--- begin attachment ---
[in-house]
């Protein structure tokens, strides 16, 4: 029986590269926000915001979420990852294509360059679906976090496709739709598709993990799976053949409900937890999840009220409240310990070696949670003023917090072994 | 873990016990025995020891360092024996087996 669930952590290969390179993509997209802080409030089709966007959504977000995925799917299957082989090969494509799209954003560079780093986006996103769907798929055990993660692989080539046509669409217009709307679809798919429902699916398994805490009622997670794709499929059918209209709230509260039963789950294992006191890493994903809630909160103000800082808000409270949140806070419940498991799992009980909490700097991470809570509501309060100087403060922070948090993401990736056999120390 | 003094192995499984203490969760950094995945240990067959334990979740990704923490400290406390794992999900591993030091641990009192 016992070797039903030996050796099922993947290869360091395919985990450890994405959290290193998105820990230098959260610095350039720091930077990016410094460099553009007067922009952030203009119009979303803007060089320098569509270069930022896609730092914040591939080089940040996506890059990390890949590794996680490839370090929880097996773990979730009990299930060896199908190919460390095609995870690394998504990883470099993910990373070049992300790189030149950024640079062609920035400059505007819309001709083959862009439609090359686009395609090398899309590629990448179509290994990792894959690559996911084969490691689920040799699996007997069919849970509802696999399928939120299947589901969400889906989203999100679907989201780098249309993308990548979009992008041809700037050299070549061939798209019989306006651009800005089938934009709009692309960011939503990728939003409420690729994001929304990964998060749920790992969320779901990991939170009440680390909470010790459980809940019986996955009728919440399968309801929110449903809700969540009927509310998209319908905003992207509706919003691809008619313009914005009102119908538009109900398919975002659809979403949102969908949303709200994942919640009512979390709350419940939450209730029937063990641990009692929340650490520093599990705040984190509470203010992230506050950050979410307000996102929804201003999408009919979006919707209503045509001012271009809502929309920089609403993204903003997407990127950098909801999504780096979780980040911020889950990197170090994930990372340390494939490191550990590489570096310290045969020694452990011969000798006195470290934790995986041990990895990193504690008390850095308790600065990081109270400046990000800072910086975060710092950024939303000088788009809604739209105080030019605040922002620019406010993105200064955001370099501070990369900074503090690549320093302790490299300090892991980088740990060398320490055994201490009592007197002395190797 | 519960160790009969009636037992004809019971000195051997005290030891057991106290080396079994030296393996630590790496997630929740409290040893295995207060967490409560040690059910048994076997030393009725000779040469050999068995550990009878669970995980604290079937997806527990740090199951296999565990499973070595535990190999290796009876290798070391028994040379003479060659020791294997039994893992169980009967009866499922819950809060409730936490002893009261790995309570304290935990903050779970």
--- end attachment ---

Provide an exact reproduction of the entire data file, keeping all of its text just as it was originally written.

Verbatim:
[in-house]
């Protein structure tokens, strides 16, 4: 029986590269926000915001979420990852294509360059679906976090496709739709598709993990799976053949409900937890999840009220409240310990070696949670003023917090072994 | 873990016990025995020891360092024996087996 669930952590290969390179993509997209802080409030089709966007959504977000995925799917299957082989090969494509799209954003560079780093986006996103769907798929055990993660692989080539046509669409217009709307679809798919429902699916398994805490009622997670794709499929059918209209709230509260039963789950294992006191890493994903809630909160103000800082808000409270949140806070419940498991799992009980909490700097991470809570509501309060100087403060922070948090993401990736056999120390 | 003094192995499984203490969760950094995945240990067959334990979740990704923490400290406390794992999900591993030091641990009192 016992070797039903030996050796099922993947290869360091395919985990450890994405959290290193998105820990230098959260610095350039720091930077990016410094460099553009007067922009952030203009119009979303803007060089320098569509270069930022896609730092914040591939080089940040996506890059990390890949590794996680490839370090929880097996773990979730009990299930060896199908190919460390095609995870690394998504990883470099993910990373070049992300790189030149950024640079062609920035400059505007819309001709083959862009439609090359686009395609090398899309590629990448179509290994990792894959690559996911084969490691689920040799699996007997069919849970509802696999399928939120299947589901969400889906989203999100679907989201780098249309993308990548979009992008041809700037050299070549061939798209019989306006651009800005089938934009709009692309960011939503990728939003409420690729994001929304990964998060749920790992969320779901990991939170009440680390909470010790459980809940019986996955009728919440399968309801929110449903809700969540009927509310998209319908905003992207509706919003691809008619313009914005009102119908538009109900398919975002659809979403949102969908949303709200994942919640009512979390709350419940939450209730029937063990641990009692929340650490520093599990705040984190509470203010992230506050950050979410307000996102929804201003999408009919979006919707209503045509001012271009809502929309920089609403993204903003997407990127950098909801999504780096979780980040911020889950990197170090994930990372340390494939490191550990590489570096310290045969020694452990011969000798006195470290934790995986041990990895990193504690008390850095308790600065990081109270400046990000800072910086975060710092950024939303000088788009809604739209105080030019605040922002620019406010993105200064955001370099501070990369900074503090690549320093302790490299300090892991980088740990060398320490055994201490009592007197002395190797 | 519960160790009969009636037992004809019971000195051997005290030891057991106290080396079994030296393996630590790496997630929740409290040893295995207060967490409560040690059910048994076997030393009725000779040469050999068995550990009878669970995980604290079937997806527990740090199951296999565990499973070595535990190999290796009876290798070391028994040379003479060659020791294997039994893992169980009967009866499922819950809060409730936490002893009261790995309570304290935990903050779970």